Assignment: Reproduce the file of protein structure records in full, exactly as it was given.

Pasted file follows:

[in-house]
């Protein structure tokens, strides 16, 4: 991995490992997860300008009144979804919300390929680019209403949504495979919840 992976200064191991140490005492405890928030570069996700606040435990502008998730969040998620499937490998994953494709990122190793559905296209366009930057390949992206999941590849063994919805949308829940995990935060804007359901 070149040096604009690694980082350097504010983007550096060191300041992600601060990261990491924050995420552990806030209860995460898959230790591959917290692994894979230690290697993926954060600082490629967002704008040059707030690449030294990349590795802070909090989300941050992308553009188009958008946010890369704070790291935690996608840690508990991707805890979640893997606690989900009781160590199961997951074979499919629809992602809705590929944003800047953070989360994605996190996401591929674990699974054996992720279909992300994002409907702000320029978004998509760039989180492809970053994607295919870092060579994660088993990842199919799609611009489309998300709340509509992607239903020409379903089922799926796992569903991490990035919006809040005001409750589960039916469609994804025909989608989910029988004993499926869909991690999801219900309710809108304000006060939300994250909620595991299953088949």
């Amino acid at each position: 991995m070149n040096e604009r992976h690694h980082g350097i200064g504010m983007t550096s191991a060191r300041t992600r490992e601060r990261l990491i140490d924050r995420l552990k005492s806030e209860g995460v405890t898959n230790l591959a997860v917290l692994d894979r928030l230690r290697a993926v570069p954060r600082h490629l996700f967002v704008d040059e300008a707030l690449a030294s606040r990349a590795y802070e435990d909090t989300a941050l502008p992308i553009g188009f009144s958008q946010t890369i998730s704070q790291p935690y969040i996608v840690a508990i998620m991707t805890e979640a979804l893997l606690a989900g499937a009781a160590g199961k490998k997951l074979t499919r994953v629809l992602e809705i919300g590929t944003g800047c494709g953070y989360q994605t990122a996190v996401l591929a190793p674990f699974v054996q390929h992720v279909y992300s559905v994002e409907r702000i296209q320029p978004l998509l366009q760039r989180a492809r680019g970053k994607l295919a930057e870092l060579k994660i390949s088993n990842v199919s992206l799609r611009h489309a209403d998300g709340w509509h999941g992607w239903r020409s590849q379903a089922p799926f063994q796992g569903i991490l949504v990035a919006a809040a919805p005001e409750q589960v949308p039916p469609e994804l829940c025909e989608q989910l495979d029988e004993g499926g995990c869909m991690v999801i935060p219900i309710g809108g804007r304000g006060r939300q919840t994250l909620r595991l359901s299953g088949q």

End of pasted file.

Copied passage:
[in-house]
């Protein structure tokens, strides 16, 4: 991995490992997860300008009144979804919300390929680019209403949504495979919840 992976200064191991140490005492405890928030570069996700606040435990502008998730969040998620499937490998994953494709990122190793559905296209366009930057390949992206999941590849063994919805949308829940995990935060804007359901 070149040096604009690694980082350097504010983007550096060191300041992600601060990261990491924050995420552990806030209860995460898959230790591959917290692994894979230690290697993926954060600082490629967002704008040059707030690449030294990349590795802070909090989300941050992308553009188009958008946010890369704070790291935690996608840690508990991707805890979640893997606690989900009781160590199961997951074979499919629809992602809705590929944003800047953070989360994605996190996401591929674990699974054996992720279909992300994002409907702000320029978004998509760039989180492809970053994607295919870092060579994660088993990842199919799609611009489309998300709340509509992607239903020409379903089922799926796992569903991490990035919006809040005001409750589960039916469609994804025909989608989910029988004993499926869909991690999801219900309710809108304000006060939300994250909620595991299953088949």
């Amino acid at each position: 991995m070149n040096e604009r992976h690694h980082g350097i200064g504010m983007t550096s191991a060191r300041t992600r490992e601060r990261l990491i140490d924050r995420l552990k005492s806030e209860g995460v405890t898959n230790l591959a997860v917290l692994d894979r928030l230690r290697a993926v570069p954060r600082h490629l996700f967002v704008d040059e300008a707030l690449a030294s606040r990349a590795y802070e435990d909090t989300a941050l502008p992308i553009g188009f009144s958008q946010t890369i998730s704070q790291p935690y969040i996608v840690a508990i998620m991707t805890e979640a979804l893997l606690a989900g499937a009781a160590g199961k490998k997951l074979t499919r994953v629809l992602e809705i919300g590929t944003g800047c494709g953070y989360q994605t990122a996190v996401l591929a190793p674990f699974v054996q390929h992720v279909y992300s559905v994002e409907r702000i296209q320029p978004l998509l366009q760039r989180a492809r680019g970053k994607l295919a930057e870092l060579k994660i390949s088993n990842v199919s992206l799609r611009h489309a209403d998300g709340w509509h999941g992607w239903r020409s590849q379903a089922p799926f063994q796992g569903i991490l949504v990035a919006a809040a919805p005001e409750q589960v949308p039916p469609e994804l829940c025909e989608q989910l495979d029988e004993g499926g995990c869909m991690v999801i935060p219900i309710g809108g804007r304000g006060r939300q919840t994250l909620r595991l359901s299953g088949q």